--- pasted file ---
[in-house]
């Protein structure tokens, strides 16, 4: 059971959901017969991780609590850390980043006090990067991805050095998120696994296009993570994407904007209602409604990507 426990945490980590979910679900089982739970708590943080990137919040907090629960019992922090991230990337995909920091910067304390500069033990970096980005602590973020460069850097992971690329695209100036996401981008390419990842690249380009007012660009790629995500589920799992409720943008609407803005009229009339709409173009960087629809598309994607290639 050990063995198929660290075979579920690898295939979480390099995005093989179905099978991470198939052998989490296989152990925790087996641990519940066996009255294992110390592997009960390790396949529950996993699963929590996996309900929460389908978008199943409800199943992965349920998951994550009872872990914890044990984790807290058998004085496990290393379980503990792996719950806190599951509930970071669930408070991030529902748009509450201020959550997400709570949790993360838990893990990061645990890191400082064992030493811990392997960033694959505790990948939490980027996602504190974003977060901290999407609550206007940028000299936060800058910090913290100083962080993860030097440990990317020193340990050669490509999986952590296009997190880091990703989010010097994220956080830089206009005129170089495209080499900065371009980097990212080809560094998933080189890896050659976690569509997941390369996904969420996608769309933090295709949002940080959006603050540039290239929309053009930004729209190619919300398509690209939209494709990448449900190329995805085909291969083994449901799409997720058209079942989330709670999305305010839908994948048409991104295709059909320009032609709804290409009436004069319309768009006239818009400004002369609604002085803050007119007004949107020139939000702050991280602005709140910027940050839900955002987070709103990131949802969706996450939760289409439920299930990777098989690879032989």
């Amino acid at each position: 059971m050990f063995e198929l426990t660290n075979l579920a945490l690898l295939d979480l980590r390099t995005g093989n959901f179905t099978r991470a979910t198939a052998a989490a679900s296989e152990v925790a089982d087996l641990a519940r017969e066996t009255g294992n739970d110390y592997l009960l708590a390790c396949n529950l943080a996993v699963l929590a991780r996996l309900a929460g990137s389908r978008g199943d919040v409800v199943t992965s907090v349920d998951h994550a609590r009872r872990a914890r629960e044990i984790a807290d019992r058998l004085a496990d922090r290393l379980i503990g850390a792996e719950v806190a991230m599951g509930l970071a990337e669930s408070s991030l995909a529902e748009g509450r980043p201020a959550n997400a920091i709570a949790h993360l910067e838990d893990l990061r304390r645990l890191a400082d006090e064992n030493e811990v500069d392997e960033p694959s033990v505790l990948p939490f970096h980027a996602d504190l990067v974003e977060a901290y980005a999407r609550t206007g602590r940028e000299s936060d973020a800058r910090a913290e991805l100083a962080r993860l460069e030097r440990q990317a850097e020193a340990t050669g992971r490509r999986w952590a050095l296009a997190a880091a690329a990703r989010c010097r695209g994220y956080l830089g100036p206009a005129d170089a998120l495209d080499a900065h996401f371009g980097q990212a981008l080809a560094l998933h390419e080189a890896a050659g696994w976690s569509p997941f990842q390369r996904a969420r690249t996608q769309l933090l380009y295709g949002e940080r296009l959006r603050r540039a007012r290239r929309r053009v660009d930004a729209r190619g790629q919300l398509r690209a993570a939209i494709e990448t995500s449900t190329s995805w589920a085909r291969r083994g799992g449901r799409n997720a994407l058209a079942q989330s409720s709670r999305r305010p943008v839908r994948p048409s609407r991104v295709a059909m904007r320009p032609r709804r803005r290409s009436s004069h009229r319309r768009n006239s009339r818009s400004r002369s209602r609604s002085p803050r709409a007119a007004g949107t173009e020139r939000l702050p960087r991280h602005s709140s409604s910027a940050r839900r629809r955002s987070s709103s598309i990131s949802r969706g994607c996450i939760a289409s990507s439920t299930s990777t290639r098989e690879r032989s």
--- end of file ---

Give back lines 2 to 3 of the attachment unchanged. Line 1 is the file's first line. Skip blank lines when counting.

């Protein structure tokens, strides 16, 4: 059971959901017969991780609590850390980043006090990067991805050095998120696994296009993570994407904007209602409604990507 426990945490980590979910679900089982739970708590943080990137919040907090629960019992922090991230990337995909920091910067304390500069033990970096980005602590973020460069850097992971690329695209100036996401981008390419990842690249380009007012660009790629995500589920799992409720943008609407803005009229009339709409173009960087629809598309994607290639 050990063995198929660290075979579920690898295939979480390099995005093989179905099978991470198939052998989490296989152990925790087996641990519940066996009255294992110390592997009960390790396949529950996993699963929590996996309900929460389908978008199943409800199943992965349920998951994550009872872990914890044990984790807290058998004085496990290393379980503990792996719950806190599951509930970071669930408070991030529902748009509450201020959550997400709570949790993360838990893990990061645990890191400082064992030493811990392997960033694959505790990948939490980027996602504190974003977060901290999407609550206007940028000299936060800058910090913290100083962080993860030097440990990317020193340990050669490509999986952590296009997190880091990703989010010097994220956080830089206009005129170089495209080499900065371009980097990212080809560094998933080189890896050659976690569509997941390369996904969420996608769309933090295709949002940080959006603050540039290239929309053009930004729209190619919300398509690209939209494709990448449900190329995805085909291969083994449901799409997720058209079942989330709670999305305010839908994948048409991104295709059909320009032609709804290409009436004069319309768009006239818009400004002369609604002085803050007119007004949107020139939000702050991280602005709140910027940050839900955002987070709103990131949802969706996450939760289409439920299930990777098989690879032989």
């Amino acid at each position: 059971m050990f063995e198929l426990t660290n075979l579920a945490l690898l295939d979480l980590r390099t995005g093989n959901f179905t099978r991470a979910t198939a052998a989490a679900s296989e152990v925790a089982d087996l641990a519940r017969e066996t009255g294992n739970d110390y592997l009960l708590a390790c396949n529950l943080a996993v699963l929590a991780r996996l309900a929460g990137s389908r978008g199943d919040v409800v199943t992965s907090v349920d998951h994550a609590r009872r872990a914890r629960e044990i984790a807290d019992r058998l004085a496990d922090r290393l379980i503990g850390a792996e719950v806190a991230m599951g509930l970071a990337e669930s408070s991030l995909a529902e748009g509450r980043p201020a959550n997400a920091i709570a949790h993360l910067e838990d893990l990061r304390r645990l890191a400082d006090e064992n030493e811990v500069d392997e960033p694959s033990v505790l990948p939490f970096h980027a996602d504190l990067v974003e977060a901290y980005a999407r609550t206007g602590r940028e000299s936060d973020a800058r910090a913290e991805l100083a962080r993860l460069e030097r440990q990317a850097e020193a340990t050669g992971r490509r999986w952590a050095l296009a997190a880091a690329a990703r989010c010097r695209g994220y956080l830089g100036p206009a005129d170089a998120l495209d080499a900065h996401f371009g980097q990212a981008l080809a560094l998933h390419e080189a890896a050659g696994w976690s569509p997941f990842q390369r996904a969420r690249t996608q769309l933090l380009y295709g949002e940080r296009l959006r603050r540039a007012r290239r929309r053009v660009d930004a729209r190619g790629q919300l398509r690209a993570a939209i494709e990448t995500s449900t190329s995805w589920a085909r291969r083994g799992g449901r799409n997720a994407l058209a079942q989330s409720s709670r999305r305010p943008v839908r994948p048409s609407r991104v295709a059909m904007r320009p032609r709804r803005r290409s009436s004069h009229r319309r768009n006239s009339r818009s400004r002369s209602r609604s002085p803050r709409a007119a007004g949107t173009e020139r939000l702050p960087r991280h602005s709140s409604s910027a940050r839900r629809r955002s987070s709103s598309i990131s949802r969706g994607c996450i939760a289409s990507s439920t299930s990777t290639r098989e690879r032989s």